While we may be judicious about what information is placed on the web we are not in contol of what others post on the Internet. Information about who we are potential can be accessed by stranges who may only be standing meters away from us.
While the sophistication of digital technology is improving and costs of the technology are diminishing, there are some technical limitations that exist. In order to use AR on smart phone GPS is required. However GPS techonology allows for accuracy of within 3 meters horizontally and that is dependent on atmosperic effects, receiver qualtiy and govenment control.
In addiiton location is based on the positioning of the mobile phone not the image that is being viewed from the device. Another consideration is the accruacy of information that is posted by individuals. There can be variations in spelling of locations, posting in inaccurate locations on a map.
Educational Concerns Cost Issues and the Digital divide.
Will everything be open to everyone equally? As technology advances will the be an increasing divide between the digitally literate and the digially illiterate?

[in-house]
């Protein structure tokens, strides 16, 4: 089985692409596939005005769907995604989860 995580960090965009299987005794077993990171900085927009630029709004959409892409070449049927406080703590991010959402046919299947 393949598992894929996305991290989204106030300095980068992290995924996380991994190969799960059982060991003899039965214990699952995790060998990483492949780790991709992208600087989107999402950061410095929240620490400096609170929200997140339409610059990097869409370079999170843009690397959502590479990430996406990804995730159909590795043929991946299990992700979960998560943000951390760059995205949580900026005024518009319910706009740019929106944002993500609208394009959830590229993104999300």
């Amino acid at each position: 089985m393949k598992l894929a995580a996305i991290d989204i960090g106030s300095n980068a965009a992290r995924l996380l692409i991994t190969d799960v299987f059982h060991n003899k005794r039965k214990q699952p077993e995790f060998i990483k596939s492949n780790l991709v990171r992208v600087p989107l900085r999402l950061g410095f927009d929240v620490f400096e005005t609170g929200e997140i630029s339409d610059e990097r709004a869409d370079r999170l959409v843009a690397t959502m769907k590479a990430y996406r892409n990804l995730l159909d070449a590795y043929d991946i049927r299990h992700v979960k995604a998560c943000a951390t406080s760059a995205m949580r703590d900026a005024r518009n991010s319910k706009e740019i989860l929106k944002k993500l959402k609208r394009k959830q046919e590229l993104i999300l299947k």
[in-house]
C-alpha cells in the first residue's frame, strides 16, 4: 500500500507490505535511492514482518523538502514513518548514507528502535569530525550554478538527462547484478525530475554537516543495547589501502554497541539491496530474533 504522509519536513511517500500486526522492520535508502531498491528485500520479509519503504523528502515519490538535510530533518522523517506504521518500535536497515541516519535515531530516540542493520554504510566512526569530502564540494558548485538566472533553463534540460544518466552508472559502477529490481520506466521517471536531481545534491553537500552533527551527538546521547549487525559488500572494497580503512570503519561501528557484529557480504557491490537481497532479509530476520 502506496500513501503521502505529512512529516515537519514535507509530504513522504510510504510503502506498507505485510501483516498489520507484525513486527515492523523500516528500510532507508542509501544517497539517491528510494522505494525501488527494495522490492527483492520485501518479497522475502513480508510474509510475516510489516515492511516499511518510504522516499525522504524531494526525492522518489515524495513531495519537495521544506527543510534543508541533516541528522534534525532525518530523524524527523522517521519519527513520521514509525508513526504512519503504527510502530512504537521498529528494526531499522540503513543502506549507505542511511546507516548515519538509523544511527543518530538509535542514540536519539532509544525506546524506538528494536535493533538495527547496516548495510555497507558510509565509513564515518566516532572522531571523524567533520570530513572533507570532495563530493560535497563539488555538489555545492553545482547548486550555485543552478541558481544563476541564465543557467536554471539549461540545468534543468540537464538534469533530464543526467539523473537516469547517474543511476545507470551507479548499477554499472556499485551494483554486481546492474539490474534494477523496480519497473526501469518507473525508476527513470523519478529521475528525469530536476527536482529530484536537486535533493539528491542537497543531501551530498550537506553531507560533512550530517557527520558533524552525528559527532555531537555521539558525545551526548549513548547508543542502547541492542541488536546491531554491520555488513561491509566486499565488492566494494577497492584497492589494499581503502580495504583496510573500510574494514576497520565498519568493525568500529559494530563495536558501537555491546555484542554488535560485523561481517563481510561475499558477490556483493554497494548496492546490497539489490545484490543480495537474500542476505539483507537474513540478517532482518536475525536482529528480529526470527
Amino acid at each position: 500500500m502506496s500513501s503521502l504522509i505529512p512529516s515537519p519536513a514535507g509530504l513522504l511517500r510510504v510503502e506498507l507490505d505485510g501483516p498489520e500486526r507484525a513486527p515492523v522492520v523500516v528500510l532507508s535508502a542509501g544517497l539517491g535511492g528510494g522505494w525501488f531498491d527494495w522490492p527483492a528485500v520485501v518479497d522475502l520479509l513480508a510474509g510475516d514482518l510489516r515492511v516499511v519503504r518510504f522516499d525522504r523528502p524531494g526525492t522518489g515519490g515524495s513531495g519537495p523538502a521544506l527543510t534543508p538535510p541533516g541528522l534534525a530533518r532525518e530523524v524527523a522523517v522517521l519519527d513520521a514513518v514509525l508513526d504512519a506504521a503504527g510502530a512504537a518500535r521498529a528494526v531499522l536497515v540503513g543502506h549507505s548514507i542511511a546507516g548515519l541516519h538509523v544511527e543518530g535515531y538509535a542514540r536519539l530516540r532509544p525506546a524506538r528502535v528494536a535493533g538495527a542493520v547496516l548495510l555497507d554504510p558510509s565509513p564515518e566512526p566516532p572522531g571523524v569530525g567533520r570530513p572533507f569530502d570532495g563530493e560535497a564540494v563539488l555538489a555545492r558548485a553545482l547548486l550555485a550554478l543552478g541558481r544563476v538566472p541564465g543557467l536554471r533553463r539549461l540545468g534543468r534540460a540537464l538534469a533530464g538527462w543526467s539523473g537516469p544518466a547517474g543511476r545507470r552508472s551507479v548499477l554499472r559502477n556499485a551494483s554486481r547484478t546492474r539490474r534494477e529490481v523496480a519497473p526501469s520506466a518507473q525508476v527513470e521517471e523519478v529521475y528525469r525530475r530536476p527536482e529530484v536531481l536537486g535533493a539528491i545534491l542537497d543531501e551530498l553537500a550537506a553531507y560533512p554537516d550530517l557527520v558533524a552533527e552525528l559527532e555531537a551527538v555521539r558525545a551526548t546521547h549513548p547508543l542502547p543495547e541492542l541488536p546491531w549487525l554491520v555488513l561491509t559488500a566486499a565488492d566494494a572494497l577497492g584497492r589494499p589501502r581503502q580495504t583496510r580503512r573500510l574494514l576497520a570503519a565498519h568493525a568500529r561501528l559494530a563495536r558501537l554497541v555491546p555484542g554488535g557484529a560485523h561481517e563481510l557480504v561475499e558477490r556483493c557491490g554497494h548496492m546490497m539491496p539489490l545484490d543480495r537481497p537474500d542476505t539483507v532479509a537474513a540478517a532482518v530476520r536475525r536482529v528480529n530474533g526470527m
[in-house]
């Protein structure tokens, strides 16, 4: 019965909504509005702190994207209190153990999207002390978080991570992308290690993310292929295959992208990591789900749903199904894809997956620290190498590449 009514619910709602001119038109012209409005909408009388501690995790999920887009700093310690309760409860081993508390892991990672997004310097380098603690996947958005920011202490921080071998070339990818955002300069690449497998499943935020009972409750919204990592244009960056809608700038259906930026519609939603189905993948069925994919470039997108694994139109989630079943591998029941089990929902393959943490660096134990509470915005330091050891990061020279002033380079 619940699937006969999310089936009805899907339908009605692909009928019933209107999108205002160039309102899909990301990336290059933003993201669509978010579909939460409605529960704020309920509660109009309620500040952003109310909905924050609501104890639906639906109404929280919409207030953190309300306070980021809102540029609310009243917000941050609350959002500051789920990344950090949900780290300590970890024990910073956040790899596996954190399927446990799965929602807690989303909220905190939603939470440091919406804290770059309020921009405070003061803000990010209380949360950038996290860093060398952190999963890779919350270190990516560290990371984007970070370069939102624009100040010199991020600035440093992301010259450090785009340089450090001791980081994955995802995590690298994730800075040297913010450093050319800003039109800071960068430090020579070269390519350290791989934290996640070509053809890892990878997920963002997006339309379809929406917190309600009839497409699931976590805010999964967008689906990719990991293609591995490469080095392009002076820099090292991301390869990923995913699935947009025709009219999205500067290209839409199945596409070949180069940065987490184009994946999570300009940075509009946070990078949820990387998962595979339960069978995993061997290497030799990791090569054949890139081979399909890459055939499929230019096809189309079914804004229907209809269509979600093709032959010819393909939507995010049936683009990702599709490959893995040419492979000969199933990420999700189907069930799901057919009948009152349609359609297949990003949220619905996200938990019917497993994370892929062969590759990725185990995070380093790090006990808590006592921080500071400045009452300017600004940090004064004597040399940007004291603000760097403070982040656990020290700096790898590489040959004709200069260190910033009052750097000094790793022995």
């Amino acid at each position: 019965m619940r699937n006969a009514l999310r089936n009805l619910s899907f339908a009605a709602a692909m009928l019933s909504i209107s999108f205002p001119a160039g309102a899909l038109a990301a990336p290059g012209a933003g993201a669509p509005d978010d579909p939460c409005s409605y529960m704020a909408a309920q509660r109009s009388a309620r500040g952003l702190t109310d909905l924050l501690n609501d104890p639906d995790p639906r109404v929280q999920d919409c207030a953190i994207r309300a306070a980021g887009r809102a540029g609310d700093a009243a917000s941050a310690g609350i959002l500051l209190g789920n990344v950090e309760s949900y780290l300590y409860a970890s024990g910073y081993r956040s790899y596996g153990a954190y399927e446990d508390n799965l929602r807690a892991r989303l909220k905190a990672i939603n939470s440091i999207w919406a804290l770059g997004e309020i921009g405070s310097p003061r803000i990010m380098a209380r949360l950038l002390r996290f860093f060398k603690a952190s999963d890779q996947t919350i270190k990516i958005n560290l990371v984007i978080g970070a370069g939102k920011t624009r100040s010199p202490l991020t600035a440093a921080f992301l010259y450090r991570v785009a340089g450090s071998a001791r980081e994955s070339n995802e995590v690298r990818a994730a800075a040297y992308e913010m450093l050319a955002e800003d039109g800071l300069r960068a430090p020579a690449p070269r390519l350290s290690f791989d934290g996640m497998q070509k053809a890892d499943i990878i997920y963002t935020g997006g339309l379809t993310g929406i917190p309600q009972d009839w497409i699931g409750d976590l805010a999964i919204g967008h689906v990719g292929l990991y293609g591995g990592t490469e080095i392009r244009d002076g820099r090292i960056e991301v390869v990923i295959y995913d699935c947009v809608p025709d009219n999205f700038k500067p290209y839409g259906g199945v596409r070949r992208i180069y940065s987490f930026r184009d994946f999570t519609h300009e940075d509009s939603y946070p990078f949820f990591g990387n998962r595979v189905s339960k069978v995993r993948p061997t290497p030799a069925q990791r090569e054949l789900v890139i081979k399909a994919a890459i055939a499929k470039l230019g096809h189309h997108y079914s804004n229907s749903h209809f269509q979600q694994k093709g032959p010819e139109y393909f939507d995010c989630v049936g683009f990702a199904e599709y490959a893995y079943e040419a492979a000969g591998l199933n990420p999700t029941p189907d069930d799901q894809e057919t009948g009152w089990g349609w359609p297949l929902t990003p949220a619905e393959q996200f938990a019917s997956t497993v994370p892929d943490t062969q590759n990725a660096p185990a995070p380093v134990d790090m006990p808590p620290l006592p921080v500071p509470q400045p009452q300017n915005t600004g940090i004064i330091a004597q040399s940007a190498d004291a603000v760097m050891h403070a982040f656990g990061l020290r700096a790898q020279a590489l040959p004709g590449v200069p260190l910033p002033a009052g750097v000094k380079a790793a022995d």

While the use of smartphones, ipad, tablets are becoming more pervasive, will their use continue to create a digital divide between those who can afford
smart phones expensive data plans? Other AR applications require up-to-date laptops and webcams that are more costly. If a teacher chooses an augmented textbook will every college student be able to use the technology that it holds? Will schools be able to afford the costs of augmented reality applications? If the technology continues to rapidly evolve will Educational institutions be able to afford to invest in the technologies that may rapidly become out dated. The cost issue is also linked with concerns about theft of equipment, in particular smaller portable devices.